Two-year fixed and two-year variable mortgage rates have fallen to new lows, driven in part by strong lender competition, new data reveals.
The latest data from Moneyfacts has tracked the rate of an average two-year fixed mortgage revealing a downward trajectory from 2.55% in July 2016 to 2.31% in January 2017 to 2.26% this month.
Two-year tracker rates have experienced a similar fall, dropping from 2.01% in July 2016 to 1.98% in January 2017 to 1.82% this month.
With the Bank of England hinting at a rise in base rate, along with rising inflation, Moneyfacts said that falling rates are the last thing many would have expected. However, it has been reported that the low rates could reflect the competitive lender marketplace and fears that Standard Variable Rate (SVR) borrowers will show no loyalty once rates rise.
Finance Expert for Moneyfacts, Charlotte Nelson said:
“While the average two-year fixed rate had stalled in recent months, it has fallen by 0.04% from June, so it appears that the trend of falling rates is now back on track. The fall in both the fixed and variable sector comes at an interesting time. Given mounting inflation and the Bank of England hinting at a base rate rise, falling rates are the last thing many would have expected.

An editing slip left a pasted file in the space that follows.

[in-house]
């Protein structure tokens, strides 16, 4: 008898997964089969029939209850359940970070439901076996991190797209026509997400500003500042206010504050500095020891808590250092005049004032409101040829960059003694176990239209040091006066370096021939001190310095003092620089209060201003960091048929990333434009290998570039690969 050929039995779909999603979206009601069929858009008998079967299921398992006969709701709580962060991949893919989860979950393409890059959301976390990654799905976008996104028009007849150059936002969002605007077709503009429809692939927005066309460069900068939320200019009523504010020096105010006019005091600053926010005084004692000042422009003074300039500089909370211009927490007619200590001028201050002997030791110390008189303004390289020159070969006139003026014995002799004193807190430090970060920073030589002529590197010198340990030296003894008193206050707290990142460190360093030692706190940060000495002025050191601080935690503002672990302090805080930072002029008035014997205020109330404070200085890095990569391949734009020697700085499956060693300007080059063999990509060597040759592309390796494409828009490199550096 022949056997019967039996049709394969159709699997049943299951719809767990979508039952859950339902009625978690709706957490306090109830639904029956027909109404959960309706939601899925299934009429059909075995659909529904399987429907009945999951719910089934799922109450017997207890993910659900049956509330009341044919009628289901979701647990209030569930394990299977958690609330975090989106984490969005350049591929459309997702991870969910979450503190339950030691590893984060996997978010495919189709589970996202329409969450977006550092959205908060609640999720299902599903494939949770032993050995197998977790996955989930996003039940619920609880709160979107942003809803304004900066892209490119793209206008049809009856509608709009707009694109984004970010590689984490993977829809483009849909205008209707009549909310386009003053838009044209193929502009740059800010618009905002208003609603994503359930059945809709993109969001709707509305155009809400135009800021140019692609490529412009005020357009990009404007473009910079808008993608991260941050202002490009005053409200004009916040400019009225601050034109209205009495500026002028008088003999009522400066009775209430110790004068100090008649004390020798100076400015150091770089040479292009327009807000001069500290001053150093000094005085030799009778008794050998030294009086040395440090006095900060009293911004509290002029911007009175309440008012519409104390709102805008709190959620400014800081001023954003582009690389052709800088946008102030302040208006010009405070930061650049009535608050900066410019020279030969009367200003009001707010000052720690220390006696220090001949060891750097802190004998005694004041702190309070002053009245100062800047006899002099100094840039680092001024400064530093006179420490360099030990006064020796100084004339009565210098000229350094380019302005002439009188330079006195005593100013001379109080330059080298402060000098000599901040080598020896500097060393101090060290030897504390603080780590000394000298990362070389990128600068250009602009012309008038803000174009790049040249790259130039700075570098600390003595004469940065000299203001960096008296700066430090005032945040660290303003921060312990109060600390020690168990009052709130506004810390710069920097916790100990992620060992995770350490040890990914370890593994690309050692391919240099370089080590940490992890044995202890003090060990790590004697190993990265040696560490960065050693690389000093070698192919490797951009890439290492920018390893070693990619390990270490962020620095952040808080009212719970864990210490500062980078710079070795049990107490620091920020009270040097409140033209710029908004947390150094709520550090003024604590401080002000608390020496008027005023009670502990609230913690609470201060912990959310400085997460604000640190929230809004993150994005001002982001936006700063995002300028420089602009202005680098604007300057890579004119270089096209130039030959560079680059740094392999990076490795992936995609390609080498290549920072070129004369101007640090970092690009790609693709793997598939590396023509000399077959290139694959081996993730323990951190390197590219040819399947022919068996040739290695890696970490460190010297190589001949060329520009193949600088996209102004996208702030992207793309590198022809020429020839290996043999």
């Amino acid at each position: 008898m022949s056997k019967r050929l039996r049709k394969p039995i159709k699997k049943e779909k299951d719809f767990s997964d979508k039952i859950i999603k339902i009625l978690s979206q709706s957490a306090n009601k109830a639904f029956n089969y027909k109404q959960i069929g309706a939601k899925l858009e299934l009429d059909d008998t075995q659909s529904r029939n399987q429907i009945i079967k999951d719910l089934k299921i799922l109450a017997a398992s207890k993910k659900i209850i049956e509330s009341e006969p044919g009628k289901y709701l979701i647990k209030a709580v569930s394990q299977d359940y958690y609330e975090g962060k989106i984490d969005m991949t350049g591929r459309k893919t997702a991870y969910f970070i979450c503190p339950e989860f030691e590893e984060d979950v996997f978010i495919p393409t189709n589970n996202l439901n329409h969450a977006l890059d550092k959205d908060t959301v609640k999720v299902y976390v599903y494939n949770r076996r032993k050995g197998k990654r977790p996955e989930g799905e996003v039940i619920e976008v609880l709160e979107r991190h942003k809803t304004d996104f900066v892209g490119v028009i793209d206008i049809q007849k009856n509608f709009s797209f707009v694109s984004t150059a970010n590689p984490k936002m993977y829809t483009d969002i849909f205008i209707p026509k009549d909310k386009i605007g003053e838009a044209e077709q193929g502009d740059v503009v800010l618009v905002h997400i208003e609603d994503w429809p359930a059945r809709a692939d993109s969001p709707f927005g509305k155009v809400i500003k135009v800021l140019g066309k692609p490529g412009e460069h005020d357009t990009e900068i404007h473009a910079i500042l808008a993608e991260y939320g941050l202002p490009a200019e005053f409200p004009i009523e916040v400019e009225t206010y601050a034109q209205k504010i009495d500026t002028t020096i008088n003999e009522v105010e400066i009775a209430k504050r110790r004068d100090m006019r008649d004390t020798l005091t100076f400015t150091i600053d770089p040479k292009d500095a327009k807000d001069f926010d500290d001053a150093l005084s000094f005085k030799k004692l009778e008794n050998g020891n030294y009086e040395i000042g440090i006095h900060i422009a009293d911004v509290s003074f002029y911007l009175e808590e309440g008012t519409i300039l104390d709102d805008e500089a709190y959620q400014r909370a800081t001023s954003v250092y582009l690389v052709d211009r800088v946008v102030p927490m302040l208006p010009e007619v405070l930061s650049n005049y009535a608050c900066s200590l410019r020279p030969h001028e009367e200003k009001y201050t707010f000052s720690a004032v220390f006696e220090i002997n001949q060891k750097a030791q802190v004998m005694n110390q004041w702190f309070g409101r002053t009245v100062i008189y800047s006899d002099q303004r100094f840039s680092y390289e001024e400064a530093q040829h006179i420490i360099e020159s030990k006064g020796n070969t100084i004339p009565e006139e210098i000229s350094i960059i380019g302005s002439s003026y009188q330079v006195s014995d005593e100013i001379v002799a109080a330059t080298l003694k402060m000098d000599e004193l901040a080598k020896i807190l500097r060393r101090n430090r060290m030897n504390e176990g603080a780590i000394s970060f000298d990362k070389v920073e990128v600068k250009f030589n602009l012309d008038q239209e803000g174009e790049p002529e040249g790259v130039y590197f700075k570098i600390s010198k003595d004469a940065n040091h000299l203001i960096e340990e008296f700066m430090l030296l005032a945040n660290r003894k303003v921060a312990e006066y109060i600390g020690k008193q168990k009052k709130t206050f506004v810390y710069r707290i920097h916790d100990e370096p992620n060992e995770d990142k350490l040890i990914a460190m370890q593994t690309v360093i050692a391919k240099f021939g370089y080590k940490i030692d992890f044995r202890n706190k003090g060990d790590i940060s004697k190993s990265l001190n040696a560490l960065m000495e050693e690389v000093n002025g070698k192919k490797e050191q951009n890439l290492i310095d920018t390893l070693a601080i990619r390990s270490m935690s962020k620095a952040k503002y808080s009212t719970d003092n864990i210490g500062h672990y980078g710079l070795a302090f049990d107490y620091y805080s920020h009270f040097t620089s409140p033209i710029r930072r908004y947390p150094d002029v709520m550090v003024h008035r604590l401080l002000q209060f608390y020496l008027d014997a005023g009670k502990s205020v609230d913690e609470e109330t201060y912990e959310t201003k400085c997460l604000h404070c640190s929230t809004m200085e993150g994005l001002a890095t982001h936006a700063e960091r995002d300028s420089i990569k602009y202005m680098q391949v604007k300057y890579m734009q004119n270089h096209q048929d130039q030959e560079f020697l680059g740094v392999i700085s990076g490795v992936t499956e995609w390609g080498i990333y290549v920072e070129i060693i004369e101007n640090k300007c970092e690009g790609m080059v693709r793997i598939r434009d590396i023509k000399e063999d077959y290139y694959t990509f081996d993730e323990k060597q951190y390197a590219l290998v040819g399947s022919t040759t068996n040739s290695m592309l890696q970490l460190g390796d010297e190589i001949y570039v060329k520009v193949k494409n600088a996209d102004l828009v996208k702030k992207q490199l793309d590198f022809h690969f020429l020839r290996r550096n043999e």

“The base rate debate has dominated the headlines in the past few weeks, which has had a knock-on effect on the interest SWAP rate, causing the two-year SWAP rate to rise from 0.53% at the start of June to 0.68% in July.
“Recently, the savings market has also seen a boost. This, alongside the rising SWAP rates, has historically resulted in mortgage rates rising, but these influences are currently having little effect on mortgage rates, which are still on a downward trajectory.
“Lenders are perhaps starting to feel the pressure of an increased number of their customers sitting on their Standard Variable Rate, knowing that if the Bank of England decides to increase rates, a substantial chunk of their mortgage book could move to another provider almost overnight. This may be the catalyst that is keeping rates low, as providers aim to lock customers into a deal with them."
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